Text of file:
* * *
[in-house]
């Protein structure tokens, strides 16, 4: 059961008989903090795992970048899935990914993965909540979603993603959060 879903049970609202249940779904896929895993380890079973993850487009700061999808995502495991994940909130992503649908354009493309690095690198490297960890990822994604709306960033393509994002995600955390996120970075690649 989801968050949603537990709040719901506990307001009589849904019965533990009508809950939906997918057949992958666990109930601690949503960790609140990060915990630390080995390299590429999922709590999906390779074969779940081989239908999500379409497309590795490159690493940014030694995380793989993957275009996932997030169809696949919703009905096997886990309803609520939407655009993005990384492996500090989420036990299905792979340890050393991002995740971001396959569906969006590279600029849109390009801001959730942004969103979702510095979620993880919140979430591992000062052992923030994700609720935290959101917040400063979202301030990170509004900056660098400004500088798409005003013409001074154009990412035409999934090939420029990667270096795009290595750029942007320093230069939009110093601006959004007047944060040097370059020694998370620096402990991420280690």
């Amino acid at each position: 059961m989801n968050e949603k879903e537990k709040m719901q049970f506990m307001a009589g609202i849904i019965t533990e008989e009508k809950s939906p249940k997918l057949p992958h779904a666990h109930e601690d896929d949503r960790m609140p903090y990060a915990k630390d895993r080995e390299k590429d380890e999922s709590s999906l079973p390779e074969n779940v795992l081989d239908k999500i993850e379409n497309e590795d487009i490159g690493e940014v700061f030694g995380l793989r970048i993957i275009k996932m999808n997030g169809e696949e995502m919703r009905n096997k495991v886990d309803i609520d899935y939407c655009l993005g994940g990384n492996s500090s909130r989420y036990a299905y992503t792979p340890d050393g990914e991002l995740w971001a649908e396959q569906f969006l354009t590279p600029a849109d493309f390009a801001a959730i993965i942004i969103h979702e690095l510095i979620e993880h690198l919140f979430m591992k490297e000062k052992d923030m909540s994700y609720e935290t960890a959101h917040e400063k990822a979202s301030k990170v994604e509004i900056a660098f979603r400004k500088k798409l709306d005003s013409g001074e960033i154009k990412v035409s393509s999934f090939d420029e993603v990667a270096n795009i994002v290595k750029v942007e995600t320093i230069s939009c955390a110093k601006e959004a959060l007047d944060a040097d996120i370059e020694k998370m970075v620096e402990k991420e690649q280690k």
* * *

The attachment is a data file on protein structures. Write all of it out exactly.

[in-house]
């Protein structure tokens, strides 16, 4: 059961008989903090795992970048899935990914993965909540979603993603959060 879903049970609202249940779904896929895993380890079973993850487009700061999808995502495991994940909130992503649908354009493309690095690198490297960890990822994604709306960033393509994002995600955390996120970075690649 989801968050949603537990709040719901506990307001009589849904019965533990009508809950939906997918057949992958666990109930601690949503960790609140990060915990630390080995390299590429999922709590999906390779074969779940081989239908999500379409497309590795490159690493940014030694995380793989993957275009996932997030169809696949919703009905096997886990309803609520939407655009993005990384492996500090989420036990299905792979340890050393991002995740971001396959569906969006590279600029849109390009801001959730942004969103979702510095979620993880919140979430591992000062052992923030994700609720935290959101917040400063979202301030990170509004900056660098400004500088798409005003013409001074154009990412035409999934090939420029990667270096795009290595750029942007320093230069939009110093601006959004007047944060040097370059020694998370620096402990991420280690």
């Amino acid at each position: 059961m989801n968050e949603k879903e537990k709040m719901q049970f506990m307001a009589g609202i849904i019965t533990e008989e009508k809950s939906p249940k997918l057949p992958h779904a666990h109930e601690d896929d949503r960790m609140p903090y990060a915990k630390d895993r080995e390299k590429d380890e999922s709590s999906l079973p390779e074969n779940v795992l081989d239908k999500i993850e379409n497309e590795d487009i490159g690493e940014v700061f030694g995380l793989r970048i993957i275009k996932m999808n997030g169809e696949e995502m919703r009905n096997k495991v886990d309803i609520d899935y939407c655009l993005g994940g990384n492996s500090s909130r989420y036990a299905y992503t792979p340890d050393g990914e991002l995740w971001a649908e396959q569906f969006l354009t590279p600029a849109d493309f390009a801001a959730i993965i942004i969103h979702e690095l510095i979620e993880h690198l919140f979430m591992k490297e000062k052992d923030m909540s994700y609720e935290t960890a959101h917040e400063k990822a979202s301030k990170v994604e509004i900056a660098f979603r400004k500088k798409l709306d005003s013409g001074e960033i154009k990412v035409s393509s999934f090939d420029e993603v990667a270096n795009i994002v290595k750029v942007e995600t320093i230069s939009c955390a110093k601006e959004a959060l007047d944060a040097d996120i370059e020694k998370m970075v620096e402990k991420e690649q280690k």